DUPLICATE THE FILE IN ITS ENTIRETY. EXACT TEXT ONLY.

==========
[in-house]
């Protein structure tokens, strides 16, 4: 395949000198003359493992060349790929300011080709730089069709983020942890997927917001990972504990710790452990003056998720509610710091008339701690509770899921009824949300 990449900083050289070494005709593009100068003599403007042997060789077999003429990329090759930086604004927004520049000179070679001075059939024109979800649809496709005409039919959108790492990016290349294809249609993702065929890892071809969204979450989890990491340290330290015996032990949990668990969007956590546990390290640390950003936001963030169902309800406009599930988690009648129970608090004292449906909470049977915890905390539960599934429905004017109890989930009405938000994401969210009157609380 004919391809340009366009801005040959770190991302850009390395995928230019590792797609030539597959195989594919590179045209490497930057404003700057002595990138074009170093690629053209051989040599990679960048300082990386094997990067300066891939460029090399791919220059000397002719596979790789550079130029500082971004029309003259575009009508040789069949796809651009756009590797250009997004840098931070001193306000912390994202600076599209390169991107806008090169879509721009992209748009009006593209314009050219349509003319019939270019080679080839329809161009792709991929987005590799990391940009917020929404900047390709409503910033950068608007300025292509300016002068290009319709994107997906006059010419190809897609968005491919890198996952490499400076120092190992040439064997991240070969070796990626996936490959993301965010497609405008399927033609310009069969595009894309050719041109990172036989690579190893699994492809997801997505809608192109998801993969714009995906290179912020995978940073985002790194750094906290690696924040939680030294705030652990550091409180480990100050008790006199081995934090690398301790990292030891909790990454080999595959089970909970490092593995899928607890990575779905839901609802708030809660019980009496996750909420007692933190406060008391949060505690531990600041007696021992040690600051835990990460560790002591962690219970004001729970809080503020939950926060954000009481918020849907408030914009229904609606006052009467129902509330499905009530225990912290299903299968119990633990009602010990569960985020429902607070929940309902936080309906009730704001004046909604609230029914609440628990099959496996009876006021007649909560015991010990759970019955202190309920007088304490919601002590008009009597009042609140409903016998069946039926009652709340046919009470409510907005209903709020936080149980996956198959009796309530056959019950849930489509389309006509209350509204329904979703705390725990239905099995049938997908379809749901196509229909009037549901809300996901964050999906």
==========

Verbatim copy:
[in-house]
């Protein structure tokens, strides 16, 4: 395949000198003359493992060349790929300011080709730089069709983020942890997927917001990972504990710790452990003056998720509610710091008339701690509770899921009824949300 990449900083050289070494005709593009100068003599403007042997060789077999003429990329090759930086604004927004520049000179070679001075059939024109979800649809496709005409039919959108790492990016290349294809249609993702065929890892071809969204979450989890990491340290330290015996032990949990668990969007956590546990390290640390950003936001963030169902309800406009599930988690009648129970608090004292449906909470049977915890905390539960599934429905004017109890989930009405938000994401969210009157609380 004919391809340009366009801005040959770190991302850009390395995928230019590792797609030539597959195989594919590179045209490497930057404003700057002595990138074009170093690629053209051989040599990679960048300082990386094997990067300066891939460029090399791919220059000397002719596979790789550079130029500082971004029309003259575009009508040789069949796809651009756009590797250009997004840098931070001193306000912390994202600076599209390169991107806008090169879509721009992209748009009006593209314009050219349509003319019939270019080679080839329809161009792709991929987005590799990391940009917020929404900047390709409503910033950068608007300025292509300016002068290009319709994107997906006059010419190809897609968005491919890198996952490499400076120092190992040439064997991240070969070796990626996936490959993301965010497609405008399927033609310009069969595009894309050719041109990172036989690579190893699994492809997801997505809608192109998801993969714009995906290179912020995978940073985002790194750094906290690696924040939680030294705030652990550091409180480990100050008790006199081995934090690398301790990292030891909790990454080999595959089970909970490092593995899928607890990575779905839901609802708030809660019980009496996750909420007692933190406060008391949060505690531990600041007696021992040690600051835990990460560790002591962690219970004001729970809080503020939950926060954000009481918020849907408030914009229904609606006052009467129902509330499905009530225990912290299903299968119990633990009602010990569960985020429902607070929940309902936080309906009730704001004046909604609230029914609440628990099959496996009876006021007649909560015991010990759970019955202190309920007088304490919601002590008009009597009042609140409903016998069946039926009652709340046919009470409510907005209903709020936080149980996956198959009796309530056959019950849930489509389309006509209350509204329904979703705390725990239905099995049938997908379809749901196509229909009037549901809300996901964050999906």